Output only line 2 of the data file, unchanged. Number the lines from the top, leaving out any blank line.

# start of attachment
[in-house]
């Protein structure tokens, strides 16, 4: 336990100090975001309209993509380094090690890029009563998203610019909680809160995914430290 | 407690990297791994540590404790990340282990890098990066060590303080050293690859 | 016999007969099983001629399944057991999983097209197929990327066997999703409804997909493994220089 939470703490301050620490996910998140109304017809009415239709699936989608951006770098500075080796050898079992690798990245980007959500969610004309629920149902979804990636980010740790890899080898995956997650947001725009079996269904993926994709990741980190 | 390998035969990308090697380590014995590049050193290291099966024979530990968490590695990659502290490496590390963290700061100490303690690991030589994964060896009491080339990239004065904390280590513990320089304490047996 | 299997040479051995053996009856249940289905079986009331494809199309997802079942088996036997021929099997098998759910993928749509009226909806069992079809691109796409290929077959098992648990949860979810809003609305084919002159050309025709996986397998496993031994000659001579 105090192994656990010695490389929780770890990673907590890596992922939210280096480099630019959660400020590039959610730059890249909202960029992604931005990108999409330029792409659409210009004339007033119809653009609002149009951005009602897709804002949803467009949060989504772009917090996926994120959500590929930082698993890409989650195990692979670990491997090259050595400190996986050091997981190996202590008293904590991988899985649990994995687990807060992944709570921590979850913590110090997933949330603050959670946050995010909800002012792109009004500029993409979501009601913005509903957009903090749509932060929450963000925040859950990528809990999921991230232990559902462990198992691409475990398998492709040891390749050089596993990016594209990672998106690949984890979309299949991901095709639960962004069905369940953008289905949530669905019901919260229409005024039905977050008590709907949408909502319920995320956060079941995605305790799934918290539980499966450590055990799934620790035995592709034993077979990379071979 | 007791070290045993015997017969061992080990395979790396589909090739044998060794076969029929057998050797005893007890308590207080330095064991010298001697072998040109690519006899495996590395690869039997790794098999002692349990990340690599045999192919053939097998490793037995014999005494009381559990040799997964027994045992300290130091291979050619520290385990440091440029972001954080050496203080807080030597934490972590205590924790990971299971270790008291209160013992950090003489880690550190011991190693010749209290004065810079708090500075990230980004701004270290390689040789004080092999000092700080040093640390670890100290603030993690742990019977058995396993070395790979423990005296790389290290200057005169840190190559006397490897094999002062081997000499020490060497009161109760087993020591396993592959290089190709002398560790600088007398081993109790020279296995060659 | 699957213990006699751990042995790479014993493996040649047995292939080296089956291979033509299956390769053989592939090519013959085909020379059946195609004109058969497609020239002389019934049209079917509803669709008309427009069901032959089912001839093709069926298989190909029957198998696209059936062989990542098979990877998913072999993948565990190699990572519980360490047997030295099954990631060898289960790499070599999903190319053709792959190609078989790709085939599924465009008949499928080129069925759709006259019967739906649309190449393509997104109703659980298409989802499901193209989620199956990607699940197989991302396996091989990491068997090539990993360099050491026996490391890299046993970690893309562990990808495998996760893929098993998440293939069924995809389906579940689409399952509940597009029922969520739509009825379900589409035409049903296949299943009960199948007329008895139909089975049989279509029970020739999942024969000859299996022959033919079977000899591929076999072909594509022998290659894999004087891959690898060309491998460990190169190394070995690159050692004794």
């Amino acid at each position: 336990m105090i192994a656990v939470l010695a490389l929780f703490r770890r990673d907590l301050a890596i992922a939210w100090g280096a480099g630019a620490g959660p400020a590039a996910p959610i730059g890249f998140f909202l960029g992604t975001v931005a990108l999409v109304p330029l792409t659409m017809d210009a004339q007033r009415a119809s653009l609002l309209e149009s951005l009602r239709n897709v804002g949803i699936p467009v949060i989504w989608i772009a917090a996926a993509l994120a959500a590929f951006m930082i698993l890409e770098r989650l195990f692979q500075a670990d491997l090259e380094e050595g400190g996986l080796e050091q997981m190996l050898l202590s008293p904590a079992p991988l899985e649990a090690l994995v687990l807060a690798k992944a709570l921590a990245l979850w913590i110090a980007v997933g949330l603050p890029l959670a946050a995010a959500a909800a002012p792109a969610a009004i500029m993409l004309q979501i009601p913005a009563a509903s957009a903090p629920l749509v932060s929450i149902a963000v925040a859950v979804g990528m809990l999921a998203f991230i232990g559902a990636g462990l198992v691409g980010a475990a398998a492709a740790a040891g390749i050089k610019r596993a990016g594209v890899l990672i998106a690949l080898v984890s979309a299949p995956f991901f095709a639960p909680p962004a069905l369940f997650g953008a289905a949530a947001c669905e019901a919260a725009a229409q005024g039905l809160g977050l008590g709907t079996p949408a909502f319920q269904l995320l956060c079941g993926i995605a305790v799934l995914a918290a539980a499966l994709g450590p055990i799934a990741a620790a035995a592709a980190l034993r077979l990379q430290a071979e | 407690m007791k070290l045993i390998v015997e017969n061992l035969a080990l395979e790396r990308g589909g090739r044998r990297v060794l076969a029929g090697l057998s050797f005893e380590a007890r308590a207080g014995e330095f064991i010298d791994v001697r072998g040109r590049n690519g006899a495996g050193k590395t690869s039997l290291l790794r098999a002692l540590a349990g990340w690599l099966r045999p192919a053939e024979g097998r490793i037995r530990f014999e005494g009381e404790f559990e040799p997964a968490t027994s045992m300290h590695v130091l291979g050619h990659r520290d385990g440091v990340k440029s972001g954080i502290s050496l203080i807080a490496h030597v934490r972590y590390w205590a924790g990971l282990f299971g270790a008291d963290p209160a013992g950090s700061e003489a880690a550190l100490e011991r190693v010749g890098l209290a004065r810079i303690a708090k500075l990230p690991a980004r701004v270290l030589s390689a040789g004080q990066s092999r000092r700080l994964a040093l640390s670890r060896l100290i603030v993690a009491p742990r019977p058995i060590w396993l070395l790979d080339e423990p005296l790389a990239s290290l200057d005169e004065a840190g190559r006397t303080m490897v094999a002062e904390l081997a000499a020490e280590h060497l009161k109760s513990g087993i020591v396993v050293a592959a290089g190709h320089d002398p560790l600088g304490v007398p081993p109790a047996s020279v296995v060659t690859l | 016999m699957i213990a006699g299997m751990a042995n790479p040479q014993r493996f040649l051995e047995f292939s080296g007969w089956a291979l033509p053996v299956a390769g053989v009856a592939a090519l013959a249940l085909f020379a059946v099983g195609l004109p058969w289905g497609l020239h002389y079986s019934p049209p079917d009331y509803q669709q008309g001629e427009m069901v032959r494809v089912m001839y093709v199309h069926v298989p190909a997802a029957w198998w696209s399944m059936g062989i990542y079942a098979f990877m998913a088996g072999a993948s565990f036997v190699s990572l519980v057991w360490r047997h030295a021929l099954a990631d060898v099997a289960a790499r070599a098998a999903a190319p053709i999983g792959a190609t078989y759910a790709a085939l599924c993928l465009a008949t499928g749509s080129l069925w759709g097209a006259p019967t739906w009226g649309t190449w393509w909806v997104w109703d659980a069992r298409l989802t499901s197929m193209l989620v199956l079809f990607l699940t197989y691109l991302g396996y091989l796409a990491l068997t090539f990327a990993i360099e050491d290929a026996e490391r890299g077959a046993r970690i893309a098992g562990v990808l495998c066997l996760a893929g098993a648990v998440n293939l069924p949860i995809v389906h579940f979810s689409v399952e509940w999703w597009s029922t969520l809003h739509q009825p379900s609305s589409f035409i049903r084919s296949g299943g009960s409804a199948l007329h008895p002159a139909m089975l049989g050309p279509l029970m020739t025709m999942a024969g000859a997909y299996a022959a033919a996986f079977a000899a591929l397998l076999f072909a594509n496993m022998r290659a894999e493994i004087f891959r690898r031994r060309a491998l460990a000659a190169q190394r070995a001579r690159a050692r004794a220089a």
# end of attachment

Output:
């Protein structure tokens, strides 16, 4: 336990100090975001309209993509380094090690890029009563998203610019909680809160995914430290 | 407690990297791994540590404790990340282990890098990066060590303080050293690859 | 016999007969099983001629399944057991999983097209197929990327066997999703409804997909493994220089 939470703490301050620490996910998140109304017809009415239709699936989608951006770098500075080796050898079992690798990245980007959500969610004309629920149902979804990636980010740790890899080898995956997650947001725009079996269904993926994709990741980190 | 390998035969990308090697380590014995590049050193290291099966024979530990968490590695990659502290490496590390963290700061100490303690690991030589994964060896009491080339990239004065904390280590513990320089304490047996 | 299997040479051995053996009856249940289905079986009331494809199309997802079942088996036997021929099997098998759910993928749509009226909806069992079809691109796409290929077959098992648990949860979810809003609305084919002159050309025709996986397998496993031994000659001579 105090192994656990010695490389929780770890990673907590890596992922939210280096480099630019959660400020590039959610730059890249909202960029992604931005990108999409330029792409659409210009004339007033119809653009609002149009951005009602897709804002949803467009949060989504772009917090996926994120959500590929930082698993890409989650195990692979670990491997090259050595400190996986050091997981190996202590008293904590991988899985649990994995687990807060992944709570921590979850913590110090997933949330603050959670946050995010909800002012792109009004500029993409979501009601913005509903957009903090749509932060929450963000925040859950990528809990999921991230232990559902462990198992691409475990398998492709040891390749050089596993990016594209990672998106690949984890979309299949991901095709639960962004069905369940953008289905949530669905019901919260229409005024039905977050008590709907949408909502319920995320956060079941995605305790799934918290539980499966450590055990799934620790035995592709034993077979990379071979 | 007791070290045993015997017969061992080990395979790396589909090739044998060794076969029929057998050797005893007890308590207080330095064991010298001697072998040109690519006899495996590395690869039997790794098999002692349990990340690599045999192919053939097998490793037995014999005494009381559990040799997964027994045992300290130091291979050619520290385990440091440029972001954080050496203080807080030597934490972590205590924790990971299971270790008291209160013992950090003489880690550190011991190693010749209290004065810079708090500075990230980004701004270290390689040789004080092999000092700080040093640390670890100290603030993690742990019977058995396993070395790979423990005296790389290290200057005169840190190559006397490897094999002062081997000499020490060497009161109760087993020591396993592959290089190709002398560790600088007398081993109790020279296995060659 | 699957213990006699751990042995790479014993493996040649047995292939080296089956291979033509299956390769053989592939090519013959085909020379059946195609004109058969497609020239002389019934049209079917509803669709008309427009069901032959089912001839093709069926298989190909029957198998696209059936062989990542098979990877998913072999993948565990190699990572519980360490047997030295099954990631060898289960790499070599999903190319053709792959190609078989790709085939599924465009008949499928080129069925759709006259019967739906649309190449393509997104109703659980298409989802499901193209989620199956990607699940197989991302396996091989990491068997090539990993360099050491026996490391890299046993970690893309562990990808495998996760893929098993998440293939069924995809389906579940689409399952509940597009029922969520739509009825379900589409035409049903296949299943009960199948007329008895139909089975049989279509029970020739999942024969000859299996022959033919079977000899591929076999072909594509022998290659894999004087891959690898060309491998460990190169190394070995690159050692004794």